Let's Add Intervals to Java (a Proposal)

We want computers to generate guaranteed computation results.

Our interval community unites researchers and practitioners who understand that the existing numerical computations techniques often produce "educated guesses" rather than guaranteed results, and that in many applications, it is vitally important to have guaranteed results.

For example, when we launch a spaceship to the Moon, it is not sufficient to know that the approximately computed trajectory leads to the Moon; we must be 100% sure that the actual trajectory brings the spaceship there.

Therefore, we need computer support for interval computations.

Guaranteed means, e.g., that in addition to the approximate value, we must know the bound on its accuracy; in other words, we must know an interval that is guaranteed to contain the actual value.

Hence, we need computer support for interval computations.

Currently, the mainstream programming languages do not support interval computations.

As a result, lots of effort went into producing interval computation packages and interval versions of the mainstream languages.

Ideally, interval computations should be part of mainstream languages.

In particular, R. Baker Kearfott and other researchers are currently promoting the idea of including interval computations in the new version of Fortran.

Another language is now appearing on the horizon:

Java: the language of the future?

Currently, there is a new language called Java that is spreading like wildfire. It is, crudely speaking, a version of C++ that is tailored towards the World Wide Web and parallel computations.

This language is getting more and more popular with people doing applications, e.g., with chemical engineers, industrial engineers, etc., because with Java, they can not only run their programs, but they can also produce the results in a nice dynamic format directly into the Web page.

This language is actively supported by Sun Company, that distributes it for free.

Many researchers believe that it is the language of the future.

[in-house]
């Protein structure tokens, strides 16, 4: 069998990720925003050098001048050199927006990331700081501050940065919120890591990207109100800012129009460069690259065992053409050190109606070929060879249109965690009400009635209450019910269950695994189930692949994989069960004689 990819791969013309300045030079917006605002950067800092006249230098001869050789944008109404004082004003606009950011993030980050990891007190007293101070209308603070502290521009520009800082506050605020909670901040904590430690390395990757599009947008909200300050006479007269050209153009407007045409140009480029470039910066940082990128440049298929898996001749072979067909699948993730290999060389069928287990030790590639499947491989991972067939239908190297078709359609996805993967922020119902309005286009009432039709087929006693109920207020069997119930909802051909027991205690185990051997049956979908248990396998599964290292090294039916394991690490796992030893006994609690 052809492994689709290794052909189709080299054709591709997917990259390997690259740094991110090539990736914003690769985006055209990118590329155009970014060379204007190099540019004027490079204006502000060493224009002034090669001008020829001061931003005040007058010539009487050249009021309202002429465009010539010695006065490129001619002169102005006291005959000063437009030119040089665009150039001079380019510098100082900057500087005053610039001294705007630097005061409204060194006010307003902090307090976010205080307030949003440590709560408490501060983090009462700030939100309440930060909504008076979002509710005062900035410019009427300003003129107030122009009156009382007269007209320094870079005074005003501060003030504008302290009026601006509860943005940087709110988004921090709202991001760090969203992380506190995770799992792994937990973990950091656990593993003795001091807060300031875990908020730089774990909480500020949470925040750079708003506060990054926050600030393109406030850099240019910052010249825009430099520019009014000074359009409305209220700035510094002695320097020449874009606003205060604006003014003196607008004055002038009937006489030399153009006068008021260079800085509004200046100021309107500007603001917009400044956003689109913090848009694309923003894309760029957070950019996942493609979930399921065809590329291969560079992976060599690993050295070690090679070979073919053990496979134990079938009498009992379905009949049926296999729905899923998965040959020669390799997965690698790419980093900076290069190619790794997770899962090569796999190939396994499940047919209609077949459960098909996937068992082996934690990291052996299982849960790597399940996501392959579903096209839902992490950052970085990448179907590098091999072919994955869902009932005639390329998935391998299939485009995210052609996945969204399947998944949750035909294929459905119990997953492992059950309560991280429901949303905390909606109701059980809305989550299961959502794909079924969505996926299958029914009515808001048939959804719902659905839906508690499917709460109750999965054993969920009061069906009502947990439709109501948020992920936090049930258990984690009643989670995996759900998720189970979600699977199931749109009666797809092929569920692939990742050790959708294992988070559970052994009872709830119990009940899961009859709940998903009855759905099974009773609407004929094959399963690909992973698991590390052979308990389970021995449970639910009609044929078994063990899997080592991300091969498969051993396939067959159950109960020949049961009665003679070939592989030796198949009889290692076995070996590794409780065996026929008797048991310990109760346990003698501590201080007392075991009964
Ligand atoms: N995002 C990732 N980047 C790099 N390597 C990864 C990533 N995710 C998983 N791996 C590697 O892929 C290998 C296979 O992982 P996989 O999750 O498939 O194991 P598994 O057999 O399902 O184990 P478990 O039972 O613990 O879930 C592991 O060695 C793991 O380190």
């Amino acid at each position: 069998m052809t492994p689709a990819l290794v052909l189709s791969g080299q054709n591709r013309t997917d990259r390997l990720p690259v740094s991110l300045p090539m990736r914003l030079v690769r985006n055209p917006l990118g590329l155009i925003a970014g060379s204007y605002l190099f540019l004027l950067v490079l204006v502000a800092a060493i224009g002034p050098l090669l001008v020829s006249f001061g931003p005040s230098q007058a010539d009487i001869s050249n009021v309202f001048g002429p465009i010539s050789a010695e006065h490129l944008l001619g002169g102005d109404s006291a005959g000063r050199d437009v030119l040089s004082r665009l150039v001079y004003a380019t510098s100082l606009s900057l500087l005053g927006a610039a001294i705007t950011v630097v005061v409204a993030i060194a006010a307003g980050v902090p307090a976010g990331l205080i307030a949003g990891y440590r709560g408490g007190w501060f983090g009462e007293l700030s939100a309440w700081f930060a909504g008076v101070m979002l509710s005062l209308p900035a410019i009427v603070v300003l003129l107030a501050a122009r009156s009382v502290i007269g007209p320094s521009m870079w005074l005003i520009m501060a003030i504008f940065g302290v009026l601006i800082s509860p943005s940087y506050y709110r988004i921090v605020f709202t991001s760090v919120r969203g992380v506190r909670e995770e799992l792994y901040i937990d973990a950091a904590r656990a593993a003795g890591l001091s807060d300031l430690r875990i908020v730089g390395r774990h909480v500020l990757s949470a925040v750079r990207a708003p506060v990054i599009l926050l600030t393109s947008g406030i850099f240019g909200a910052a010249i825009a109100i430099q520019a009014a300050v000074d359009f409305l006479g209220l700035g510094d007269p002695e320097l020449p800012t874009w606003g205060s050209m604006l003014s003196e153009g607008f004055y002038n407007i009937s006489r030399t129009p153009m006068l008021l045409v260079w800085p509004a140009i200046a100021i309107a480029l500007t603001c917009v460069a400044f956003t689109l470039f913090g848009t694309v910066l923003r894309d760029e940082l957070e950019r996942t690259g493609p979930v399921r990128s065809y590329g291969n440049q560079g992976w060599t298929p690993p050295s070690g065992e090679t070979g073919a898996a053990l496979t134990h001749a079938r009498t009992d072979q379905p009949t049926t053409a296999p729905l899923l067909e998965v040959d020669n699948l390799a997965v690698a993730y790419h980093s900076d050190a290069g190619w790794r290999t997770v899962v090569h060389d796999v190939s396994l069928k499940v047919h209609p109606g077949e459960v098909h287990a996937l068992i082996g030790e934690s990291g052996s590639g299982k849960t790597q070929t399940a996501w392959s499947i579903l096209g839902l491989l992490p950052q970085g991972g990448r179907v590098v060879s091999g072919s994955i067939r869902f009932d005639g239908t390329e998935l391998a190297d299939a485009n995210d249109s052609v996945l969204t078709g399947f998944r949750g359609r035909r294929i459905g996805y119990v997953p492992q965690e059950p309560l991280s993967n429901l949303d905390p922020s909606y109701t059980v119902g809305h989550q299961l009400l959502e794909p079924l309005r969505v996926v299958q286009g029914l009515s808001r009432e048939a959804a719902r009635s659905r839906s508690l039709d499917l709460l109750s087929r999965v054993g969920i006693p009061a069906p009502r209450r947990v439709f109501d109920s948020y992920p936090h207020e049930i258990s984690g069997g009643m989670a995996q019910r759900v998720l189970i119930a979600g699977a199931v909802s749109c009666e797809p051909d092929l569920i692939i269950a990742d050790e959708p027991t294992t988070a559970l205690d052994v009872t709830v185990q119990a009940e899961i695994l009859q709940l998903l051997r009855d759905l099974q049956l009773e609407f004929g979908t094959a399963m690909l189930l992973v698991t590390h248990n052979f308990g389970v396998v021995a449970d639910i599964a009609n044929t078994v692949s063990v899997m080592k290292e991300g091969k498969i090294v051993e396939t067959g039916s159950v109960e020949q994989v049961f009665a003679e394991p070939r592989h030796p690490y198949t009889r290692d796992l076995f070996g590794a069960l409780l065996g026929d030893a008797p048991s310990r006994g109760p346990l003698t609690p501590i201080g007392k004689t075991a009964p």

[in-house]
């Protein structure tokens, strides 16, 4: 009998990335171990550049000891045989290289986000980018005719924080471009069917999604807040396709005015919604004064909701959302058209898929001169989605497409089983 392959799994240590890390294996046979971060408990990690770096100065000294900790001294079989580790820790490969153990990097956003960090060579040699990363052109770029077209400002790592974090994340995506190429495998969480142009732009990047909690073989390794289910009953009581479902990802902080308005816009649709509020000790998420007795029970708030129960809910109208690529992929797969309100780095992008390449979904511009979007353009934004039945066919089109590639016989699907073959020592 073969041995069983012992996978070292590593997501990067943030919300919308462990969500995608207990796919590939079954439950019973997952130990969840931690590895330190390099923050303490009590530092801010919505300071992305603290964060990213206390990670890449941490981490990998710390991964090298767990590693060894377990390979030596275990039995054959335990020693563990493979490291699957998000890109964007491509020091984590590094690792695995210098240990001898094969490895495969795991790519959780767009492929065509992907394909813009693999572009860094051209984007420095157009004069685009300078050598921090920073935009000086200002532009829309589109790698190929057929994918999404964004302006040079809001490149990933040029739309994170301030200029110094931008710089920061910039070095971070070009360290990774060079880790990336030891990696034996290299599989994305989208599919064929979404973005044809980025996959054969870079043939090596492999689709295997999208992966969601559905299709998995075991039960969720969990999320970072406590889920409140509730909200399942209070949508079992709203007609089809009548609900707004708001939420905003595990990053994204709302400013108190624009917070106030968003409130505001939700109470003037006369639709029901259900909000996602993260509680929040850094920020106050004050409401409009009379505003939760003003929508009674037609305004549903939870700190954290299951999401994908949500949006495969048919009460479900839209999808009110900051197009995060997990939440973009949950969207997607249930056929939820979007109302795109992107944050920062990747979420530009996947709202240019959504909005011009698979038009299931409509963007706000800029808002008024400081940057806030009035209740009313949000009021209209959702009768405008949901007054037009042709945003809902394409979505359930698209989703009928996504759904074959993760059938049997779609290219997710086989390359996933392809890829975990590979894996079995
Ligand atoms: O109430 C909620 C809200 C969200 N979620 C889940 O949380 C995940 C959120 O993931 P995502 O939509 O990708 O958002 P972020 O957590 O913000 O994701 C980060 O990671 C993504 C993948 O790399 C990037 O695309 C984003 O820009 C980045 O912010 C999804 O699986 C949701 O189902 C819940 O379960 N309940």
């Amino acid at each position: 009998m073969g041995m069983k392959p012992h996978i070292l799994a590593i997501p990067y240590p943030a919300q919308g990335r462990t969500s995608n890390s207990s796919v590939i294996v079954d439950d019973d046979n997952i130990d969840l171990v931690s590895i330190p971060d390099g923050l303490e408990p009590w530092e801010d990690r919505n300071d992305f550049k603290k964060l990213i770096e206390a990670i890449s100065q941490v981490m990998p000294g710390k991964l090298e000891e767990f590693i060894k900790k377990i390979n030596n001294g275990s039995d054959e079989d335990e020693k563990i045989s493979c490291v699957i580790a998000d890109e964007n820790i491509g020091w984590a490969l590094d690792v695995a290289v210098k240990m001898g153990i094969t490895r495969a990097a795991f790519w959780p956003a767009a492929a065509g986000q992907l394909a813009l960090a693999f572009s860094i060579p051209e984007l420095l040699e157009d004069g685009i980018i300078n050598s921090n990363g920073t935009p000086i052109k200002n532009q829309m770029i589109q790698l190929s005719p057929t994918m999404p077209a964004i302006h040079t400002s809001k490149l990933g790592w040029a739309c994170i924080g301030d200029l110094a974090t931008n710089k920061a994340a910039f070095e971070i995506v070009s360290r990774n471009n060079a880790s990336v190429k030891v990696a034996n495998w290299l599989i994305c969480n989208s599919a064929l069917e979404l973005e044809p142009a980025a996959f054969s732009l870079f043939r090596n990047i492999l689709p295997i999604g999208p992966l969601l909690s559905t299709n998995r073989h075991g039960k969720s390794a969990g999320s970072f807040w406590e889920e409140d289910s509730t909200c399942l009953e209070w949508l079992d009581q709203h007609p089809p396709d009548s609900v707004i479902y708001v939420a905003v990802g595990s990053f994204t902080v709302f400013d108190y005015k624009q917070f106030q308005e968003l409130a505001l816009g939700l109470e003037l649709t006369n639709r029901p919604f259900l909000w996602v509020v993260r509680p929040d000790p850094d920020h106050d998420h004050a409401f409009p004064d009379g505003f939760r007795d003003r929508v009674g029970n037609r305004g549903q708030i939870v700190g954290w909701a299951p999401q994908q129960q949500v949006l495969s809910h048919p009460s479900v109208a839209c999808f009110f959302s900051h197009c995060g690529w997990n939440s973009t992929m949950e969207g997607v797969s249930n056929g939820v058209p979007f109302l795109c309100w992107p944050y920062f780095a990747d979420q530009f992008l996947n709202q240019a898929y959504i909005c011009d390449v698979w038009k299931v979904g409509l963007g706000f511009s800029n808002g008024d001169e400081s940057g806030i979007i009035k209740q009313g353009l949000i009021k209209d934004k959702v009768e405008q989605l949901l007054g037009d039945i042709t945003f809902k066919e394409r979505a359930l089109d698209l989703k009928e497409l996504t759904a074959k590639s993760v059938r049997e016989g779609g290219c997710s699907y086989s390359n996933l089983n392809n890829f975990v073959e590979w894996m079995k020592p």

Let's add intervals to Java.

It seems reasonable to add interval computations to Java.

A specific feature of Java that makes interval computations especially important for Java is that Java is a platform-independent language. Running the same program on different platforms with different computer precisions, etc., often leads to different results. If we do not have intervals available to bound numerical errors, users will not know, when they get different results on different platforms, whether the differences are the result of a bug of some sort, or just numerical instability.

At Sun, there has already been an internal effort to add intervals to Java.

This effort is mainly promoted by Bill Walster, Sun's leading interval researcher.

Help is needed. Ideas are needed. Support is needed.

However, the language is still, basically, in the design stage. Language designers need feedback from the interval community:

It is especially important that the Sun team hears from potential users (customers) who are interested in applying interval computations to real-life problems.

Sun is making a serious effort to accommodate potential users, and it will definitely respond to the customer input.

See also:

Kenneth A. Dickey, "Getting the Numbers Right, A Cautionary Tale" Java Report, February 1998, Vol. 3, No. 2.

Abstract: A widespread myth holds that computers, being fast adding machines, do math well. We all know that this is not true but sometimes we believe it anyway. We forget that the numeric answers we get have high precision but perhaps no accuracy. I want the computer to tell me it can get the answer or not. This article explores how math happens in the Java language and provides a specific example from Interval Arithmetic.

Who to contact.

If you have specific ideas and/or suggestions, please send them to Bill Walster at Bill.Walster@eng.sun.com and to David Hough, the most senior floating point person at Sun, at David.Hough@eng.sun.com (both are on reliable computing mailing list).

Also, please mail a copy of your mail to Vladik Kreinovich at vladik@utep.edu. On Bill Walster's suggestion, and with his help, we will try prepare a formal summary of the interval community's opinion that will be sent to the Sun team.

If you simply want to express support and/or you feel that your ideas are too specific to send them to Sun team leaders, please mail your support/information to Vladik Kreinovich for inclusion into the summary.

The more input, the better.

Thanks for your help.

[<--] Back to Languages for Interval Computations

[<--] Back to the main menu of the Interval Computations website